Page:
"Being a state champ last year, I wanted to come back as a returning state champ and not lose my title," Hillger said "I wanted to be aggressive and use my speed to my advantage. Coming up from a lighter weight class, a lot of these heavyweights are slower, and I wanted to go out there and wrestle my match."

Click for full results

The MHSAA Wrestling Finals are presented by the Michigan Army National Guard.

PHOTO: Lake Fenton’s Jarrett Trombly works against his Semifinal opponent Friday on his way to claiming a second MHSAA championship Saturday. (Click to see more at

After All-American Career, Rockford's Bennett Making Impact as Mat Mentor

By Dean Holzwarth
Special for

July 25, 2023

ROCKFORD – Ben Bennett knew from an early age what he wanted his career path to be.

Made in Michigan is powered by Michigan Army National Guard.“I always wanted to coach,” the former Rockford High School wrestling standout said. “I think I have wanted to coach since I was in middle school. I wanted to be a college wrestling coach.”

Bennett, 33, is currently living out his dreams of becoming a collegiate coach as a member of the Central Michigan University wrestling program.

Bennett, one of the most decorated wrestlers in CMU history, is in his 10th season on 32-year coach Tom Borrelli’s staff.

“I was getting ready to graduate, and a position opened up,” Bennett said. “I think Coach Borrelli knew that I really wanted to stay involved in wrestling and get into coaching. I was fortunate enough to slide into that position, and he had enough faith in me to let me stay here.”

Before getting the opportunity to coach, Bennett amassed eight years of unbridled success at the high school and collegiate levels.

He was a three-time Individual Finals champion at Rockford and helped lead the Rams to a Division 1 team championship as a junior.

“I had a really good high school experience, and I really enjoyed wrestling for our head coach at the time, Don Rinehart,” Bennett said. “He coached for a long time, and we always had some very competitive teams.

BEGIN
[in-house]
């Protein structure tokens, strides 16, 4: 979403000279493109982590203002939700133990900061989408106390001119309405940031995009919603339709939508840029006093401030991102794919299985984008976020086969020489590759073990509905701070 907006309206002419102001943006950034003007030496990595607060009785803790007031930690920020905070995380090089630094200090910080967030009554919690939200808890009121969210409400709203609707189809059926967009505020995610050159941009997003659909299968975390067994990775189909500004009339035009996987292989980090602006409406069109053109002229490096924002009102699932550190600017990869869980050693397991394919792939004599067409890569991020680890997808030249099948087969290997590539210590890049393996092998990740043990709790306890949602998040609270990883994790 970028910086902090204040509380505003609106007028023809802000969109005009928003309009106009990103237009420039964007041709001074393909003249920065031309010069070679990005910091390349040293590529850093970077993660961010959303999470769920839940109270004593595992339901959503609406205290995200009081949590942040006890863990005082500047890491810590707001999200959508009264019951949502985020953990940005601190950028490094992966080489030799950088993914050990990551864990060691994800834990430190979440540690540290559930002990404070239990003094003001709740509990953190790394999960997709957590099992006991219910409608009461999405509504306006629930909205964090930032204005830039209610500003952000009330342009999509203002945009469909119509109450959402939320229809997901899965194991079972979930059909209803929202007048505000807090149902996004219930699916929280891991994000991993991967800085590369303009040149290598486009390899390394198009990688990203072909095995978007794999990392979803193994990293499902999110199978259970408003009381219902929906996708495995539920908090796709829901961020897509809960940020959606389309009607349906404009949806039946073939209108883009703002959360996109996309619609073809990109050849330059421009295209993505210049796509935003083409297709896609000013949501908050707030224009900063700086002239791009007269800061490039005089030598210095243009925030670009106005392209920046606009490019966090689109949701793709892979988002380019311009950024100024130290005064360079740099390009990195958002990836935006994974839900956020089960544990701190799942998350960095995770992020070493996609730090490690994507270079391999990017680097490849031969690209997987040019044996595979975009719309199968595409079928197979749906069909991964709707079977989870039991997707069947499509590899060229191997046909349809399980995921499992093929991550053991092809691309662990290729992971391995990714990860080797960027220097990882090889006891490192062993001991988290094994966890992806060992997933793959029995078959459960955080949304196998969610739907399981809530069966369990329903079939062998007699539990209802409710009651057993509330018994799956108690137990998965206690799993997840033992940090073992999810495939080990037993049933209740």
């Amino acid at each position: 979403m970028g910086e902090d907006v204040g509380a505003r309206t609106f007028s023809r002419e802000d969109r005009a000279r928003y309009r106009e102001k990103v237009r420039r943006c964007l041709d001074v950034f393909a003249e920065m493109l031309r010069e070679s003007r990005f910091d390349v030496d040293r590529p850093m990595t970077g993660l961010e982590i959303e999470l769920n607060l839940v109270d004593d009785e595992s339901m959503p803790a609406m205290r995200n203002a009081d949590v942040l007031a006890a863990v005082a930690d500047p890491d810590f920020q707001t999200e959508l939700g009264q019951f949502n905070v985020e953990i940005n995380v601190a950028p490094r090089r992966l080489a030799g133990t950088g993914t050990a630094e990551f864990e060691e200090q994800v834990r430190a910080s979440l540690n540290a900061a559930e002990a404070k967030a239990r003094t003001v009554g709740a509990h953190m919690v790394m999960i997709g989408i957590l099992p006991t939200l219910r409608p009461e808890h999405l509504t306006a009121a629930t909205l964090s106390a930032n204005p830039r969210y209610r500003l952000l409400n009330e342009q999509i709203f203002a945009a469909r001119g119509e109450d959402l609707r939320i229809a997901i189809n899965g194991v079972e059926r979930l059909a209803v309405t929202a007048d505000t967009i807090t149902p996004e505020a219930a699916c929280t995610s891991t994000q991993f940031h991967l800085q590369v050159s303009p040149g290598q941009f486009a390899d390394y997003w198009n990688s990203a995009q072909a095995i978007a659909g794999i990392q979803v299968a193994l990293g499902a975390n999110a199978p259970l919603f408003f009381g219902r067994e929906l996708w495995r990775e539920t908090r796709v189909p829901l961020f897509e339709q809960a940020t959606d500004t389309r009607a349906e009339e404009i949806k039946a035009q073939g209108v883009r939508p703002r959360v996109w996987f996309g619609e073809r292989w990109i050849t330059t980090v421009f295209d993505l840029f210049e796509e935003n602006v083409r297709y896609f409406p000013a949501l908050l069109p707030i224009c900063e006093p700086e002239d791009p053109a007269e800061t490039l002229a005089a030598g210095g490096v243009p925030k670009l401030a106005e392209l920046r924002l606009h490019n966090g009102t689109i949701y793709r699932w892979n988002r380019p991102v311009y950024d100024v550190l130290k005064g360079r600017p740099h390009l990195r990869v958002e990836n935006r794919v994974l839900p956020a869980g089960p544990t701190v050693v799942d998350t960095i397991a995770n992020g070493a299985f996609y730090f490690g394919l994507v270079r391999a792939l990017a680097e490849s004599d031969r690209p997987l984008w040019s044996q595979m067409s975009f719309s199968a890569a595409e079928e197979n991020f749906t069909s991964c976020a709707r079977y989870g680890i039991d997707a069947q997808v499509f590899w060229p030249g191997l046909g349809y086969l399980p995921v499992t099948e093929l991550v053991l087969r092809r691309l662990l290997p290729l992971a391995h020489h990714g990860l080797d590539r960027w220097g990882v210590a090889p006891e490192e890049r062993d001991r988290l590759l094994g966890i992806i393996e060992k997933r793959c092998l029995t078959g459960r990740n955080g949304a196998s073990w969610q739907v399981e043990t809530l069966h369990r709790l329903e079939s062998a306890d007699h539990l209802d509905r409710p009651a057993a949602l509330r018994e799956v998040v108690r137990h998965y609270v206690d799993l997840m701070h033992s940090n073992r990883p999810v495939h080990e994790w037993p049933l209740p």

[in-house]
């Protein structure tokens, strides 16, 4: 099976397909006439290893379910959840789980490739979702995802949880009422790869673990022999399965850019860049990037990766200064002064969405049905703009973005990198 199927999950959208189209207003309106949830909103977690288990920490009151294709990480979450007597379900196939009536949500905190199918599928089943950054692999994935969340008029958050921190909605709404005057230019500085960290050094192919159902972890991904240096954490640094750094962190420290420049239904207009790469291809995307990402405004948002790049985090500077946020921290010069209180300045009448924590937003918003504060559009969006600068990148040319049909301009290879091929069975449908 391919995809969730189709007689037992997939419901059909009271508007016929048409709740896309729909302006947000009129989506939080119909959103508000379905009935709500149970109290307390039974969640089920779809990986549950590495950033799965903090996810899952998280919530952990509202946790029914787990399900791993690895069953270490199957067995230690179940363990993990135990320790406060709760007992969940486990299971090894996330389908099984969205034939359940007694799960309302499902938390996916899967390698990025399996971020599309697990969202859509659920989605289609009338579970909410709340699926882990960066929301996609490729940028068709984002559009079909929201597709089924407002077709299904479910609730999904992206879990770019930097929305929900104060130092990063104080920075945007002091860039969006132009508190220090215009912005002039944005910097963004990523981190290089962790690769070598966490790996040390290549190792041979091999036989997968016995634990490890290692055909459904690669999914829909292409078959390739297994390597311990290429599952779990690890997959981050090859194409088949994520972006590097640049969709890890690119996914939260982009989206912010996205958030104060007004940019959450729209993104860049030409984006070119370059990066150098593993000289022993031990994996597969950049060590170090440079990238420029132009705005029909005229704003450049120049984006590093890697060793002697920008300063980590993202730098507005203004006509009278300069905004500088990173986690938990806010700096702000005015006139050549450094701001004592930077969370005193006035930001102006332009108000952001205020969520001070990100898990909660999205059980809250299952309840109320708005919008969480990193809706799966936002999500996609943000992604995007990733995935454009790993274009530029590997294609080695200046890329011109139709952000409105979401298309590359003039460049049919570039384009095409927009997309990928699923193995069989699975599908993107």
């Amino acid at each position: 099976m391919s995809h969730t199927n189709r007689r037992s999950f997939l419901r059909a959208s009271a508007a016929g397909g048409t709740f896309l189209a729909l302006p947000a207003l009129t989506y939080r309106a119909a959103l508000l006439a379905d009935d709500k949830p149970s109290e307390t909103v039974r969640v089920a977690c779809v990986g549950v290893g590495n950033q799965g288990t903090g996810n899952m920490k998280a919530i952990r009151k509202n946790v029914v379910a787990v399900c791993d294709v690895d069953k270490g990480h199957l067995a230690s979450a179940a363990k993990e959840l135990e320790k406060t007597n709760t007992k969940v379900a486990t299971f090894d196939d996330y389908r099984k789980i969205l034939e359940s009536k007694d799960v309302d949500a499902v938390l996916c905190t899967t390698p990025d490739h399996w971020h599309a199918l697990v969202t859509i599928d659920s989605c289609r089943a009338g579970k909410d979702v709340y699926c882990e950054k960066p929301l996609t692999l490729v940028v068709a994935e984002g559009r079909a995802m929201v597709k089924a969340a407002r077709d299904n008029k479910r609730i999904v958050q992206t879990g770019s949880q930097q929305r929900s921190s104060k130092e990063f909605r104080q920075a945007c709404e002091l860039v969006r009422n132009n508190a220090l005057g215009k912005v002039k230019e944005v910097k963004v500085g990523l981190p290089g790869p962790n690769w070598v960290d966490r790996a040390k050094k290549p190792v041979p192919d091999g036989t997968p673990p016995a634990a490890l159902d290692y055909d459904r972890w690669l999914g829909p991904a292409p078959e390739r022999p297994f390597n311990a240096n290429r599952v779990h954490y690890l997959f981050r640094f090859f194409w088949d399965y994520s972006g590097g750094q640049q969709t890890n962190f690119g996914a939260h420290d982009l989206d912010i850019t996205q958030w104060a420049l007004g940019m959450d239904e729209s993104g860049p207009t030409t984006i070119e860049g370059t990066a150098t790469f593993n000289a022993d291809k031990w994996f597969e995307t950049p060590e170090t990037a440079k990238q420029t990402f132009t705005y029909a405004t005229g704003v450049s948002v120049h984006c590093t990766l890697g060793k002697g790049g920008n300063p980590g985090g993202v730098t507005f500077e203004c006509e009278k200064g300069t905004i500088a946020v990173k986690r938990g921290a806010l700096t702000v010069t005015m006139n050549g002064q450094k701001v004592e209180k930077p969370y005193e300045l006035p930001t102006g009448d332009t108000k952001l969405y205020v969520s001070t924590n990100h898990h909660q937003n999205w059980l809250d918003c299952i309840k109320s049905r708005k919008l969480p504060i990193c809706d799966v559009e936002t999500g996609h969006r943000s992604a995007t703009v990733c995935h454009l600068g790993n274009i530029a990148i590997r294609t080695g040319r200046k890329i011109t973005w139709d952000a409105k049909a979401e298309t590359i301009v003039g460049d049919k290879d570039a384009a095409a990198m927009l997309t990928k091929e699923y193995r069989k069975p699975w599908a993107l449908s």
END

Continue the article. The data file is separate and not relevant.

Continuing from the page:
“In 2007, my junior year, we won the team state duals, but every year we were really competitive and had multiple individual state champions. Those were the type of teams I was able to wrestle on, which made it pretty exciting and pretty fun when you have those types of guys around you.”

After excelling through the junior ranks, Bennett made an immediate impact for the Rams and captured the Division 1 championship at 140 pounds as a freshman.

However, the following year, he took third at 152 after losing a semifinal match 2-1.

That defeat was humbling for Bennett but also showed him how to handle adversity.

“At the time, in my eyes, the world was ending,” Bennett said. “You look back and it probably was more of a positive. It's good to have those things happen to you, and you face some adversity.

“And I think that's more relatable to life rather than just when you win all the time. I did a lot of winning, but when things are really important, sometimes it's good to fail, for things not to go your way because it will probably happen for the rest of your life.

“You have to learn how to respond and come back from that and handle it the right way and just get back to work. At the time, I remember how devastated I was, but looking back it probably was a positive thing long term.”

Bennett wound up collecting two more Individual Finals titles, at 160 and 171 pounds, to end his high school career and then was named Mr. Wrestler, receiving the award given to the top senior wrestler by the state coaches association.

“I wasn't even thinking that I might get that,” he said. “There are so many great high school wrestlers that come out every year, and thinking about the guys I wrestled … to be singled out as the one chosen for that award was pretty special.”

After graduation, Bennett took his talents to Mount Pleasant. He could’ve gone anywhere to wrestle, but found the right fit at CMU.

“I knew I wanted to wrestle in college, and it was close to home, which I liked,” Bennett said. “I didn't feel like I had to go across the country to have an opportunity to accomplish my goals. I felt like I could stay here and do that.”

Bennett is the only four-time All-American in CMU history and one of three Chippewas to have earned four individual Mid-American Conference titles.

Bennett twice earned the Chick Sherwood Award as CMU’s most valuable wrestler and was named the MAC Wrestler of the Year in 2012. He also had earned the MAC Freshman of the Year Award in 2010.

Bennett ranks sixth in CMU history with 121 career victories, and his career win percentage of .834 is fourth all-time. In 2013, he finished 31-2 for a .939 win percentage, the second-best in program history. He also won a school-record 30 consecutive matches during that season and finished a personal-best fourth at the national tournament.